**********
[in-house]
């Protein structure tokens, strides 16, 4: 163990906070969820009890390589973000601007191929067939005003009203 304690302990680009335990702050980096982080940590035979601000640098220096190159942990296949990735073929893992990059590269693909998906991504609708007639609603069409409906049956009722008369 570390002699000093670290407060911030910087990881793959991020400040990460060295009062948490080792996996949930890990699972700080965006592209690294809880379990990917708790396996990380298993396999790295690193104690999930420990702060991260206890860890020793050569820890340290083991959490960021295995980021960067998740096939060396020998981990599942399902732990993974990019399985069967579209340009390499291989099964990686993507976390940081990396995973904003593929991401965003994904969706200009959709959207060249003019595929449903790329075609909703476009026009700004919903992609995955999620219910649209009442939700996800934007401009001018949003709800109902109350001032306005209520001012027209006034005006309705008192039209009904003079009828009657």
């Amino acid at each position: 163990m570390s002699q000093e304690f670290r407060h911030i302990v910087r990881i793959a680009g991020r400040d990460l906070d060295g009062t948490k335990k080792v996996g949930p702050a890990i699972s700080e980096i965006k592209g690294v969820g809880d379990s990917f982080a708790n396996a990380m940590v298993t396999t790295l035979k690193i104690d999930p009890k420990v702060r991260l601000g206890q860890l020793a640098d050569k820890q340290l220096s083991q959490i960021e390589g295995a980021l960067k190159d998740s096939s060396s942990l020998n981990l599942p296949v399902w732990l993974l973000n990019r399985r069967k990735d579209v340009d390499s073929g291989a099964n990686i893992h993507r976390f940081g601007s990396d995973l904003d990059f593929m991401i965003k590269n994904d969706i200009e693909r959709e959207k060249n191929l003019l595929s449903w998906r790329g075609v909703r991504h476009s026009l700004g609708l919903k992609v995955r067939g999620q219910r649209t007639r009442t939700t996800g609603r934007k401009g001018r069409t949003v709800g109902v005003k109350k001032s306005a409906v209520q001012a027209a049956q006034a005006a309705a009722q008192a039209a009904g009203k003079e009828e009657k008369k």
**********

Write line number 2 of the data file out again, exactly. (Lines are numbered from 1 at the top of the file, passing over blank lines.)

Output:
């Protein structure tokens, strides 16, 4: 163990906070969820009890390589973000601007191929067939005003009203 304690302990680009335990702050980096982080940590035979601000640098220096190159942990296949990735073929893992990059590269693909998906991504609708007639609603069409409906049956009722008369 570390002699000093670290407060911030910087990881793959991020400040990460060295009062948490080792996996949930890990699972700080965006592209690294809880379990990917708790396996990380298993396999790295690193104690999930420990702060991260206890860890020793050569820890340290083991959490960021295995980021960067998740096939060396020998981990599942399902732990993974990019399985069967579209340009390499291989099964990686993507976390940081990396995973904003593929991401965003994904969706200009959709959207060249003019595929449903790329075609909703476009026009700004919903992609995955999620219910649209009442939700996800934007401009001018949003709800109902109350001032306005209520001012027209006034005006309705008192039209009904003079009828009657």